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Defensins May Flag Silent PID.

INCLINE VILLAGE, NEV. -- Vaginal fluid defensin levels show considerable promise as a means of identifying women with silent or unrecognized pelvic inflammatory disease, Dr. Harold C. Wiesenfeld said at the annual meeting of the Infectious Diseases Society for Obstetrics and Gynecology.

Defensins are small antimicrobial peptides found in neutrophil granules and released in the early response to infection. They possess activity against both gram-positive and gram-negative bacteria. They are stable during prolonged storage, making them a good candidate for a diagnostic test for an inflammatory infectious process. Defensins have been shown to be elevated in patients with lower genital tract STDs, sepsis, and meningitis.

There is at present no entirely satisfactory diagnostic test for pelvic inflammatory disease (PID). Physical examination is of limited value, since its sensitivity is only about 65%. Laparoscopy--the diagnostic gold standard--is expensive and entails a small surgical risk. So the search is on for easily measurable markers of upper genital tract infection, according to Dr. Wiesenfeld of the University of Pittsburgh.

Asymptomatic PID as well as PID with atypical signs and symptoms are common conditions that have been linked by mounting evidence to fallopian tube damage as manifest by tubal factor infertility and ectopic pregnancy. Studies have shown that 23%-91% of women with tubal factor infertility have serologic evidence of prior chiamydial infection, and that more than 60% of woman with tubal factor infertility have evidence of prior gonococcal infection. The majority of these women deny any history of the classic PID symptoms, he noted.

Dr. Wiesenfeld reported on 314 women aged 15-30, deemed at high risk for unrecognized PID. They were mainly enrolled at a county STD clinic, where they were being seen for gonorrhea or chlamydial infections, bacterial vaginosis, mucopurulent cervicitis, or because they were sexual contacts of men with gonorrhea, chlamydial infection, or nongonococcal urethritis.

Endometrial biopsies were obtained in all participants to identify those with early PID as demonstrated by histologic endometritis, defined by at least five polymorphonuclear cells per high-power field and at least one plasma cell per low-power field.

Vaginal fluid defensin levels as measured by an enzyme-linked immunosorbent assay not commercially available proved to be elevated in women with early PID in this National Institutes of Health--sponsored study. The median vaginal fluid defensin level in the 12% of subjects with histologic endometritis was 2,647 ng/mL, compared with 1,049 ng/mL in the 64% of subjects with no endometritis and 481 ng/mL in those with plasma cell endometritis.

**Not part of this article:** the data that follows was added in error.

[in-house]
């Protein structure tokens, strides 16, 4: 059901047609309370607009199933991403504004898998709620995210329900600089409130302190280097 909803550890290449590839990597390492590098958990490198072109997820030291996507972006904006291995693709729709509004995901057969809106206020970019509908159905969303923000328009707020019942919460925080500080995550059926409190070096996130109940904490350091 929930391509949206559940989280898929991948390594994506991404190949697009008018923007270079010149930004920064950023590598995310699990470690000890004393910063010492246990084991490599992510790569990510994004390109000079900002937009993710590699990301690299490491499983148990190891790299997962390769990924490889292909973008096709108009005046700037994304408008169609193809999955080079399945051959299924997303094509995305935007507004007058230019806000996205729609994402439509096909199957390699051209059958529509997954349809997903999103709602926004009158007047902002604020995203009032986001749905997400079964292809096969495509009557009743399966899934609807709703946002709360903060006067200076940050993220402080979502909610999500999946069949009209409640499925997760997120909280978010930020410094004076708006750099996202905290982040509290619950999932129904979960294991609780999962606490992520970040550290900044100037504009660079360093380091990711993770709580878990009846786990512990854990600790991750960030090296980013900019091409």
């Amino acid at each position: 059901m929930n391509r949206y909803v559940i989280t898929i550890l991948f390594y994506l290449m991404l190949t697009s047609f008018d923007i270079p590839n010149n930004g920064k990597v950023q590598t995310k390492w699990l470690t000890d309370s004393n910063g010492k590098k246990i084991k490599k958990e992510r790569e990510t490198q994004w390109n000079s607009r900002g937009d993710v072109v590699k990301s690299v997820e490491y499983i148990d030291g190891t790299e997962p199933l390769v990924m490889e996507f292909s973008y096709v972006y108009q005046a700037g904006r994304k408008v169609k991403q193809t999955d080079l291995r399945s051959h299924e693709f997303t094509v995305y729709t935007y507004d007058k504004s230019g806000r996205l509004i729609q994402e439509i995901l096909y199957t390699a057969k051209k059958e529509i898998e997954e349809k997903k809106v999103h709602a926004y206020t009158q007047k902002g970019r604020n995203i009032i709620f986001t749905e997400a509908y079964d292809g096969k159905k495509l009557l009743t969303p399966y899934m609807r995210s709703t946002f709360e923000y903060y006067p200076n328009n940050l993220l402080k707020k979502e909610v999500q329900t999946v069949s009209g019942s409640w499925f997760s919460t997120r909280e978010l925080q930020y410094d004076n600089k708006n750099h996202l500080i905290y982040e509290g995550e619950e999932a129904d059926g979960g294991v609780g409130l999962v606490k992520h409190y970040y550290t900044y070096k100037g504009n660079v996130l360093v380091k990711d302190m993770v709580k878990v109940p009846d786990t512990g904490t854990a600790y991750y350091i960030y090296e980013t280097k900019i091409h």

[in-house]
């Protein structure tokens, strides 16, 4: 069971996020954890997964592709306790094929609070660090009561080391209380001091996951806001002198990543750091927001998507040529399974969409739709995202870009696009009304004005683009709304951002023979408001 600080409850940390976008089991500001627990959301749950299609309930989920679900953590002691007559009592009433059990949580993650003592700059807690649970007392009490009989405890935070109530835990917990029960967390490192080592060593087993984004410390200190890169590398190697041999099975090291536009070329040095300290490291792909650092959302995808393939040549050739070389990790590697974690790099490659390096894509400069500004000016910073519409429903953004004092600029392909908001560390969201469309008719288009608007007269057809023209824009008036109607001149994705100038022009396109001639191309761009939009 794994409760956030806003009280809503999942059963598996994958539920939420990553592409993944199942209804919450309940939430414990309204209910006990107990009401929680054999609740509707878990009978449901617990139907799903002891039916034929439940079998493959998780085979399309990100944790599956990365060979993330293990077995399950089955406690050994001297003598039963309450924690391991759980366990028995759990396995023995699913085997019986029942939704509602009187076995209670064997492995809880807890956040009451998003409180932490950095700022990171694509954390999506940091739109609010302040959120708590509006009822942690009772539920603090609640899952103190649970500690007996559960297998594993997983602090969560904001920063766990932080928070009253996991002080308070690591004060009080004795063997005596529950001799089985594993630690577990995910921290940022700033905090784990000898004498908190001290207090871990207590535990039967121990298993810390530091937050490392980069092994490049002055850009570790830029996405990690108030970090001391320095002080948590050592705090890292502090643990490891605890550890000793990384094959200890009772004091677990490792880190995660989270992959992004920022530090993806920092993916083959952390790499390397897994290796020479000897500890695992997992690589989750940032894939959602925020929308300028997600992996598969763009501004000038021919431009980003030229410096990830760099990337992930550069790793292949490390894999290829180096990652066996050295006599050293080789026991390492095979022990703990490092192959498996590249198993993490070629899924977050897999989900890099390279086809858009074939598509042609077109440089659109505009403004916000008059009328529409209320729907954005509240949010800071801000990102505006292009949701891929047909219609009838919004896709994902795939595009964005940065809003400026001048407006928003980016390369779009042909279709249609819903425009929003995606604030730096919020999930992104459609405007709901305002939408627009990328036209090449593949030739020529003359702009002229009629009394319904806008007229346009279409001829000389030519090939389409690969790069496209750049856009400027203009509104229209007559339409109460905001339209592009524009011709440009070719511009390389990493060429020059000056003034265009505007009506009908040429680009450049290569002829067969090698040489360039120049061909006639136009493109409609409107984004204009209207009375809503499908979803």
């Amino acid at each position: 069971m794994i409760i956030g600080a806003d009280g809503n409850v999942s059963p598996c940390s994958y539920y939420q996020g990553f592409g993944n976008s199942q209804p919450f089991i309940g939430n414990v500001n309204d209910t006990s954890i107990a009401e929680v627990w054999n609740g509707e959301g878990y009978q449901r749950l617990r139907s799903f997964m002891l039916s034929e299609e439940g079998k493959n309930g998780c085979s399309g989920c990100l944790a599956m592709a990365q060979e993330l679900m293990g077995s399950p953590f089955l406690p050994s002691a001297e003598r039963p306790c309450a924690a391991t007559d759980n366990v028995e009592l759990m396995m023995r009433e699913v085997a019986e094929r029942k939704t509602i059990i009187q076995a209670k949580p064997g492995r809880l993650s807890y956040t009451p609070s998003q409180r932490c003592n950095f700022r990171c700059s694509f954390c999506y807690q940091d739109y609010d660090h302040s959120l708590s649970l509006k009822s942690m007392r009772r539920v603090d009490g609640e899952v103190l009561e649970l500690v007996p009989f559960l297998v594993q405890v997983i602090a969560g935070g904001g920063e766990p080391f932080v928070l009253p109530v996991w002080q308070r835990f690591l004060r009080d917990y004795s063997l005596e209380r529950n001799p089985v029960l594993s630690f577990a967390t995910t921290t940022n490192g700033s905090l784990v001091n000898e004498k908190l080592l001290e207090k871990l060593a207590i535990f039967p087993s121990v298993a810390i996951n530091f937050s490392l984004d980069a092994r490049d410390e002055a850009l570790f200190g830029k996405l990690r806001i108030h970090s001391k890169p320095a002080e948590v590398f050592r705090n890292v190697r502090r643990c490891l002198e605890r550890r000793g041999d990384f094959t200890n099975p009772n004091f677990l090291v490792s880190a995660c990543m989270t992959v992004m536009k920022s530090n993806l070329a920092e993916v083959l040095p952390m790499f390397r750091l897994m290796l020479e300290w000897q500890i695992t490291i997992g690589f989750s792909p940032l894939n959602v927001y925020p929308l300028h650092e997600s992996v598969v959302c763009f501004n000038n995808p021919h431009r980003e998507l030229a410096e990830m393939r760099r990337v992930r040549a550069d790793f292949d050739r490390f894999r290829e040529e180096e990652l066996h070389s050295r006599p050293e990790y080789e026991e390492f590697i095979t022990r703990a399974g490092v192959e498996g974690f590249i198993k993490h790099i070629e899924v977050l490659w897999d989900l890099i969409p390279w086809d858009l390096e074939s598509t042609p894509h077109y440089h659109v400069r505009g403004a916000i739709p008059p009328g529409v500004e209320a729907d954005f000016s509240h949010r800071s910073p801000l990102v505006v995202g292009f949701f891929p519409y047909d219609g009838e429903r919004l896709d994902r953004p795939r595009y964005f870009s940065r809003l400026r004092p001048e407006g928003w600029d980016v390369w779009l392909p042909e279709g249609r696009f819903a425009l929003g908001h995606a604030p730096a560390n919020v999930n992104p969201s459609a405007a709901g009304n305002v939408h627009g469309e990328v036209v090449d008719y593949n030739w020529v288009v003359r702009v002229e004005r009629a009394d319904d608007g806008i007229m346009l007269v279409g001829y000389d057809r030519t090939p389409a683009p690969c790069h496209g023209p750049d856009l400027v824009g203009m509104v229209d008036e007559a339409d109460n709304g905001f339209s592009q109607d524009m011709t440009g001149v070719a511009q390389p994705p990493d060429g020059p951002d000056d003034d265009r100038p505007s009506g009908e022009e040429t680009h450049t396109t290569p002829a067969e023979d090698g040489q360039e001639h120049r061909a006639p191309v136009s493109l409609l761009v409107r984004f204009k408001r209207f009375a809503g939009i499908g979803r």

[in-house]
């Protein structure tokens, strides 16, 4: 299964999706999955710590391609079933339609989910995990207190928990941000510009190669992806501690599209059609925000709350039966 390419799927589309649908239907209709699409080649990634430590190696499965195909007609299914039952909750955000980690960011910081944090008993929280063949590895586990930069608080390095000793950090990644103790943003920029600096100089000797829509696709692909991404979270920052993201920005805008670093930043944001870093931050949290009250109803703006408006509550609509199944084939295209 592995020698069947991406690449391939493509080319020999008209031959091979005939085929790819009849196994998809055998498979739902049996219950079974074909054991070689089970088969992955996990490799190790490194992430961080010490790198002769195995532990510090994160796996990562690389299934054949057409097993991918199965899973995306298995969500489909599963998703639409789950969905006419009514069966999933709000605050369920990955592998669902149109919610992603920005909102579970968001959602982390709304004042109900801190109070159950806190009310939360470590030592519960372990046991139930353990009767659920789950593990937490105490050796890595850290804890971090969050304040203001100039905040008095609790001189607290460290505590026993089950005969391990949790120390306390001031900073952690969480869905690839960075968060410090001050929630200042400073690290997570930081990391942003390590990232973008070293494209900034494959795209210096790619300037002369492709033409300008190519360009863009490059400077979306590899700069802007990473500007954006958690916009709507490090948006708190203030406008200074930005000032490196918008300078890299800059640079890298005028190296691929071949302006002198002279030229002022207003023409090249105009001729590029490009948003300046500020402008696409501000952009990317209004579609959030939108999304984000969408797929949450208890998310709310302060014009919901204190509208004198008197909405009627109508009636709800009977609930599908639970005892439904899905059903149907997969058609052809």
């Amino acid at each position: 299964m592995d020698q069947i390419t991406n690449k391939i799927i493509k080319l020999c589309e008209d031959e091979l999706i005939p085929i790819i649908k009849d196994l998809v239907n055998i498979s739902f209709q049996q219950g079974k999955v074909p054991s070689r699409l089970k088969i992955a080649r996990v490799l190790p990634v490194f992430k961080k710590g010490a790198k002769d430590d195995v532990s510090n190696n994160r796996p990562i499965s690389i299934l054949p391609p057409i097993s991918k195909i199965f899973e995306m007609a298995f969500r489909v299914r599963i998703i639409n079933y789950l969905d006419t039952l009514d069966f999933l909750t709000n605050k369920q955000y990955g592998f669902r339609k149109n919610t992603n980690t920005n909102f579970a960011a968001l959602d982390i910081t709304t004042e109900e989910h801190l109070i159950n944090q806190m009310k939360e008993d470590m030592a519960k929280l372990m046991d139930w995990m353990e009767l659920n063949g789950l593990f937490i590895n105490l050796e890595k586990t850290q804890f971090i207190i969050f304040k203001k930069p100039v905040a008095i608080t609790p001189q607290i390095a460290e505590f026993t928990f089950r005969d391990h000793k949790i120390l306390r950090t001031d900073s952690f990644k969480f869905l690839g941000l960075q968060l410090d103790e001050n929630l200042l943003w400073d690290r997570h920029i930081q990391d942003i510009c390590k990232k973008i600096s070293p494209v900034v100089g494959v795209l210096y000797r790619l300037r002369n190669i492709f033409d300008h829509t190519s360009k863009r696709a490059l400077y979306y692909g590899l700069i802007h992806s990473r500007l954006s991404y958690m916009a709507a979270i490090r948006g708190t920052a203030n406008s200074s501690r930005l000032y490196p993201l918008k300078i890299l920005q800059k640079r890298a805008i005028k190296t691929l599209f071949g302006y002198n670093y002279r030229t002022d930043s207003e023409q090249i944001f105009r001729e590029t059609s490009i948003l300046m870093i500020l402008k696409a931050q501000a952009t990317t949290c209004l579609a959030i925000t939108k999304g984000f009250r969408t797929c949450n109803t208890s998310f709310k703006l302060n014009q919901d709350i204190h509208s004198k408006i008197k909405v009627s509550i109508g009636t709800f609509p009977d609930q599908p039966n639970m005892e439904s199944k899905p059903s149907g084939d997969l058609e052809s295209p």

Using as a diagnostic cutoff point the median value of 1,108 ng/mL, vaginal fluid defensin measurement had a 78% diagnostic sensitivity and 54% specificity. The positive predictive value of the test was 18%, with a negative predictive value of 95%, Dr. Wiesenfeld said at the meeting, also sponsored by the American College of Obstetricians and Gynecologists.

Elevated vaginal fluid defensin levels were also noted in women with lower genital tract gonococcal or trichomonal infections, but not in those with chlamydia, bacterial vaginosis, yeast infections, or no STDs. However, after adjusting statistically for lower genital tract STDs and other variables in a multivariate logistic regression, elevated vaginal fluid defensins remained associated with a 3.5-fold increased risk of unrecognized PID.

There are, however, some kinks to be worked out before the test is ready for prime time, Dr. Wiesenfeld conceded. One is that increased frequency of sexual activity in this high-risk cohort was associated with lower--not higher--vaginal fluid defensin levels.

Nevertheless, scientific program chair Dr. James A. McGregor hailed Dr. Wiesenfeld's study as one of the most important presented at the meeting.

Dr. McGregor told this newspaper that a simple point-of-care test for PID would be of enormous clinical value and that he was unfazed by the defensin test's mere 18% positive predictive value in light of the seriousness of the condition the test aims to detect.
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Publication:OB GYN News
Date:Sep 1, 2000
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